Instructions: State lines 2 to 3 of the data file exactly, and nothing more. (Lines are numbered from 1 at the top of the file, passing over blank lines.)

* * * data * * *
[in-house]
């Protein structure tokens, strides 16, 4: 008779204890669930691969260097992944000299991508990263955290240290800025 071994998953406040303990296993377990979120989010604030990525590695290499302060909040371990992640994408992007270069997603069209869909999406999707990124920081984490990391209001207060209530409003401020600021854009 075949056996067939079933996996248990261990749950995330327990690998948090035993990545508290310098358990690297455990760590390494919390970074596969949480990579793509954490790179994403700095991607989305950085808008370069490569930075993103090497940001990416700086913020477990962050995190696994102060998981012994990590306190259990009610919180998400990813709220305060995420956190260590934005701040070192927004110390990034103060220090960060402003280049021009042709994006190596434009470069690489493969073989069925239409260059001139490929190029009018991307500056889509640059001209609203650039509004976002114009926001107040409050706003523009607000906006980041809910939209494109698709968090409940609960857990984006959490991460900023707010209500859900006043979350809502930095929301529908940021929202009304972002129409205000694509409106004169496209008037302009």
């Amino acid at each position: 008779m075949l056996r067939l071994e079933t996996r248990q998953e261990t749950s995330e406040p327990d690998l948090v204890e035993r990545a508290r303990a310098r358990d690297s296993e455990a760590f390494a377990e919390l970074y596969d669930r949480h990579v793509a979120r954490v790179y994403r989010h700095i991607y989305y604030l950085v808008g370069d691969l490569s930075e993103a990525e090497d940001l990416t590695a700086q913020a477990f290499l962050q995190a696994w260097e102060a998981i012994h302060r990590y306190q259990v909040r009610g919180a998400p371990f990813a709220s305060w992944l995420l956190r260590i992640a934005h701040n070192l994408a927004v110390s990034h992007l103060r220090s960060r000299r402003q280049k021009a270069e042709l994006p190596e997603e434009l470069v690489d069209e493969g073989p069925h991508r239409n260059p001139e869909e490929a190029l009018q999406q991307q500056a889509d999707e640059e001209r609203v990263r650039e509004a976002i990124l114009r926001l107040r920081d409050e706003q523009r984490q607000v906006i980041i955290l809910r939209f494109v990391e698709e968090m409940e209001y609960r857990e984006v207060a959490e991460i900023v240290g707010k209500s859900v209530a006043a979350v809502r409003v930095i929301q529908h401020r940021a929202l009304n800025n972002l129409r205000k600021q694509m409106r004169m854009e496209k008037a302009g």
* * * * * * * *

């Protein structure tokens, strides 16, 4: 008779204890669930691969260097992944000299991508990263955290240290800025 071994998953406040303990296993377990979120989010604030990525590695290499302060909040371990992640994408992007270069997603069209869909999406999707990124920081984490990391209001207060209530409003401020600021854009 075949056996067939079933996996248990261990749950995330327990690998948090035993990545508290310098358990690297455990760590390494919390970074596969949480990579793509954490790179994403700095991607989305950085808008370069490569930075993103090497940001990416700086913020477990962050995190696994102060998981012994990590306190259990009610919180998400990813709220305060995420956190260590934005701040070192927004110390990034103060220090960060402003280049021009042709994006190596434009470069690489493969073989069925239409260059001139490929190029009018991307500056889509640059001209609203650039509004976002114009926001107040409050706003523009607000906006980041809910939209494109698709968090409940609960857990984006959490991460900023707010209500859900006043979350809502930095929301529908940021929202009304972002129409205000694509409106004169496209008037302009």
């Amino acid at each position: 008779m075949l056996r067939l071994e079933t996996r248990q998953e261990t749950s995330e406040p327990d690998l948090v204890e035993r990545a508290r303990a310098r358990d690297s296993e455990a760590f390494a377990e919390l970074y596969d669930r949480h990579v793509a979120r954490v790179y994403r989010h700095i991607y989305y604030l950085v808008g370069d691969l490569s930075e993103a990525e090497d940001l990416t590695a700086q913020a477990f290499l962050q995190a696994w260097e102060a998981i012994h302060r990590y306190q259990v909040r009610g919180a998400p371990f990813a709220s305060w992944l995420l956190r260590i992640a934005h701040n070192l994408a927004v110390s990034h992007l103060r220090s960060r000299r402003q280049k021009a270069e042709l994006p190596e997603e434009l470069v690489d069209e493969g073989p069925h991508r239409n260059p001139e869909e490929a190029l009018q999406q991307q500056a889509d999707e640059e001209r609203v990263r650039e509004a976002i990124l114009r926001l107040r920081d409050e706003q523009r984490q607000v906006i980041i955290l809910r939209f494109v990391e698709e968090m409940e209001y609960r857990e984006v207060a959490e991460i900023v240290g707010k209500s859900v209530a006043a979350v809502r409003v930095i929301q529908h401020r940021a929202l009304n800025n972002l129409r205000k600021q694509m409106r004169m854009e496209k008037a302009g």